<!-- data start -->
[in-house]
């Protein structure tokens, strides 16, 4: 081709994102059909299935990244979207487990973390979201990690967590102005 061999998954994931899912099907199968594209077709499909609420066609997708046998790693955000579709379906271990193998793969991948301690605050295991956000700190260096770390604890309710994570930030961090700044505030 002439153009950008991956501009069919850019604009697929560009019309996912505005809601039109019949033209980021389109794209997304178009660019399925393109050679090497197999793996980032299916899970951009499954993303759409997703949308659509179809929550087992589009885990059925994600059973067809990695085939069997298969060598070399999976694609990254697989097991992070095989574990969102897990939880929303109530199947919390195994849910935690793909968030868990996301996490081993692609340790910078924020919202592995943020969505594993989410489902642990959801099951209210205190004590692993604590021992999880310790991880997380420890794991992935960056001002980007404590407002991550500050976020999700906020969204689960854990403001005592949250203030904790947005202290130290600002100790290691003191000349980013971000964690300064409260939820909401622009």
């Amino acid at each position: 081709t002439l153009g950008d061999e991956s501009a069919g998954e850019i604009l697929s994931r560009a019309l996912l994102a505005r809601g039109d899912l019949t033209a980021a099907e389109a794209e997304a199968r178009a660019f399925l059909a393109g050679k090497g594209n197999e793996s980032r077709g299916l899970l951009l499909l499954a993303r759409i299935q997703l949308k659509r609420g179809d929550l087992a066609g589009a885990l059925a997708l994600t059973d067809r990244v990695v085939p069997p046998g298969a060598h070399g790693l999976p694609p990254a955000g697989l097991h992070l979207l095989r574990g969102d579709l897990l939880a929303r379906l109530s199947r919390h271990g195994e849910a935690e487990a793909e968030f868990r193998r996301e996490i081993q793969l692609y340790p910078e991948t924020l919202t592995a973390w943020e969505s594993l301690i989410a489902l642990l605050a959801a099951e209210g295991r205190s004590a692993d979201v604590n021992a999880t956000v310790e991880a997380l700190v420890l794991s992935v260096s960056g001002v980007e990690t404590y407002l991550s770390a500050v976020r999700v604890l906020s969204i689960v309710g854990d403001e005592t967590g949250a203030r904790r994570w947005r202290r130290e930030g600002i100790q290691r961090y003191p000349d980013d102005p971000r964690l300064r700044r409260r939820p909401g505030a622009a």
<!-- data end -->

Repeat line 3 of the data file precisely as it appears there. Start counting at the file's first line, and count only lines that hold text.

């Amino acid at each position: 081709t002439l153009g950008d061999e991956s501009a069919g998954e850019i604009l697929s994931r560009a019309l996912l994102a505005r809601g039109d899912l019949t033209a980021a099907e389109a794209e997304a199968r178009a660019f399925l059909a393109g050679k090497g594209n197999e793996s980032r077709g299916l899970l951009l499909l499954a993303r759409i299935q997703l949308k659509r609420g179809d929550l087992a066609g589009a885990l059925a997708l994600t059973d067809r990244v990695v085939p069997p046998g298969a060598h070399g790693l999976p694609p990254a955000g697989l097991h992070l979207l095989r574990g969102d579709l897990l939880a929303r379906l109530s199947r919390h271990g195994e849910a935690e487990a793909e968030f868990r193998r996301e996490i081993q793969l692609y340790p910078e991948t924020l919202t592995a973390w943020e969505s594993l301690i989410a489902l642990l605050a959801a099951e209210g295991r205190s004590a692993d979201v604590n021992a999880t956000v310790e991880a997380l700190v420890l794991s992935v260096s960056g001002v980007e990690t404590y407002l991550s770390a500050v976020r999700v604890l906020s969204i689960v309710g854990d403001e005592t967590g949250a203030r904790r994570w947005r202290r130290e930030g600002i100790q290691r961090y003191p000349d980013d102005p971000r964690l300064r700044r409260r939820p909401g505030a622009a």